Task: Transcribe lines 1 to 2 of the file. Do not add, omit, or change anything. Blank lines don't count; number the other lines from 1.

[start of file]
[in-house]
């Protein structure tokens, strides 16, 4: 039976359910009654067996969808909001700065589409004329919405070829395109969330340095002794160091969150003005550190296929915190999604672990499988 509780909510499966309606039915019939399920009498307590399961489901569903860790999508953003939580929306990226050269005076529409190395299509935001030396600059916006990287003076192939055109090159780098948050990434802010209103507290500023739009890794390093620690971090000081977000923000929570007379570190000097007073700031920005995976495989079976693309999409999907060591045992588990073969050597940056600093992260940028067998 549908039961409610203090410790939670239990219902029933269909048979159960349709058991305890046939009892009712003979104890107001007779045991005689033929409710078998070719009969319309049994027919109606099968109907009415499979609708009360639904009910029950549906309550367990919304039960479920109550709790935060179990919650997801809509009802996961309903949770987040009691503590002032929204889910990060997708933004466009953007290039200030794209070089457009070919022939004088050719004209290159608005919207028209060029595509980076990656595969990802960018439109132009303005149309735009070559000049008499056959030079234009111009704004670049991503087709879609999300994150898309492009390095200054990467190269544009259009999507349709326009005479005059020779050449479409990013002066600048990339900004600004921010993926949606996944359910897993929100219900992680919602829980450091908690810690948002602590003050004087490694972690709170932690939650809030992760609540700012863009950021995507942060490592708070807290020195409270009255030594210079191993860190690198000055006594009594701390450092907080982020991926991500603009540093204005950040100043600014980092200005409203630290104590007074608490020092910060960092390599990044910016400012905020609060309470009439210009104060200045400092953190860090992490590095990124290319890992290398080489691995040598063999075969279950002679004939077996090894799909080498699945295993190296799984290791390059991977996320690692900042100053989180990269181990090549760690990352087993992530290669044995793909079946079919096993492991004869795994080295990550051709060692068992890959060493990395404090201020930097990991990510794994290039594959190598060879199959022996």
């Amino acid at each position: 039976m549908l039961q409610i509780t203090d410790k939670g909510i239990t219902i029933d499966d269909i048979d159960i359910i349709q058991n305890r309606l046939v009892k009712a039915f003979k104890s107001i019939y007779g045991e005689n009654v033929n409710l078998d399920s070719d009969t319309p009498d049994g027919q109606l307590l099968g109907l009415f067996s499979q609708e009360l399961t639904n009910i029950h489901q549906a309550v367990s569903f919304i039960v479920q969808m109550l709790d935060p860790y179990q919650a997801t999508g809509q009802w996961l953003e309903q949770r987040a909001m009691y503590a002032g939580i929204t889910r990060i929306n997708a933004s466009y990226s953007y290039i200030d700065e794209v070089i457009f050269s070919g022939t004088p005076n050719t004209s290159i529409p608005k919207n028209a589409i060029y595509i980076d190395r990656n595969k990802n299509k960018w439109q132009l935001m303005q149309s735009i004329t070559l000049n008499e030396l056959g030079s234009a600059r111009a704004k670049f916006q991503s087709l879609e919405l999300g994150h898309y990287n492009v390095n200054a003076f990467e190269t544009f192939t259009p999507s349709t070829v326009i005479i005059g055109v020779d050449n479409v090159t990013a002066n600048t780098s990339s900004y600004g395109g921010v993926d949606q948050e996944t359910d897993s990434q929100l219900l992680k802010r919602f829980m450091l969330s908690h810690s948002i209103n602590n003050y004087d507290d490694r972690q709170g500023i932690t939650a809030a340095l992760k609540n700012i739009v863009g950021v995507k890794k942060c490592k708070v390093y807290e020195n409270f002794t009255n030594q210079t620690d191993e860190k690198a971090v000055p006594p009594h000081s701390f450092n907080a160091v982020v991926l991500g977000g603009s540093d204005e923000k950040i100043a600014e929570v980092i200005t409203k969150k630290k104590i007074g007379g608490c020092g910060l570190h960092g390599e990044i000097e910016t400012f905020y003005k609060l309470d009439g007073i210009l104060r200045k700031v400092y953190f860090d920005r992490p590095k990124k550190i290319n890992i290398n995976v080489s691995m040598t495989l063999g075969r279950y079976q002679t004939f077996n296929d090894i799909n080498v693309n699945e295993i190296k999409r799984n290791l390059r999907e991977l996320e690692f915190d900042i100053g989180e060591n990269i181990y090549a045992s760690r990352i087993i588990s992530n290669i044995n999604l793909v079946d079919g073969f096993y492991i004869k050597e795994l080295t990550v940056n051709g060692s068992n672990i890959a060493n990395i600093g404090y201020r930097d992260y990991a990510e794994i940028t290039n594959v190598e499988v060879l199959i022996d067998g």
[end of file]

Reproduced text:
[in-house]
């Protein structure tokens, strides 16, 4: 039976359910009654067996969808909001700065589409004329919405070829395109969330340095002794160091969150003005550190296929915190999604672990499988 509780909510499966309606039915019939399920009498307590399961489901569903860790999508953003939580929306990226050269005076529409190395299509935001030396600059916006990287003076192939055109090159780098948050990434802010209103507290500023739009890794390093620690971090000081977000923000929570007379570190000097007073700031920005995976495989079976693309999409999907060591045992588990073969050597940056600093992260940028067998 549908039961409610203090410790939670239990219902029933269909048979159960349709058991305890046939009892009712003979104890107001007779045991005689033929409710078998070719009969319309049994027919109606099968109907009415499979609708009360639904009910029950549906309550367990919304039960479920109550709790935060179990919650997801809509009802996961309903949770987040009691503590002032929204889910990060997708933004466009953007290039200030794209070089457009070919022939004088050719004209290159608005919207028209060029595509980076990656595969990802960018439109132009303005149309735009070559000049008499056959030079234009111009704004670049991503087709879609999300994150898309492009390095200054990467190269544009259009999507349709326009005479005059020779050449479409990013002066600048990339900004600004921010993926949606996944359910897993929100219900992680919602829980450091908690810690948002602590003050004087490694972690709170932690939650809030992760609540700012863009950021995507942060490592708070807290020195409270009255030594210079191993860190690198000055006594009594701390450092907080982020991926991500603009540093204005950040100043600014980092200005409203630290104590007074608490020092910060960092390599990044910016400012905020609060309470009439210009104060200045400092953190860090992490590095990124290319890992290398080489691995040598063999075969279950002679004939077996090894799909080498699945295993190296799984290791390059991977996320690692900042100053989180990269181990090549760690990352087993992530290669044995793909079946079919096993492991004869795994080295990550051709060692068992890959060493990395404090201020930097990991990510794994290039594959190598060879199959022996």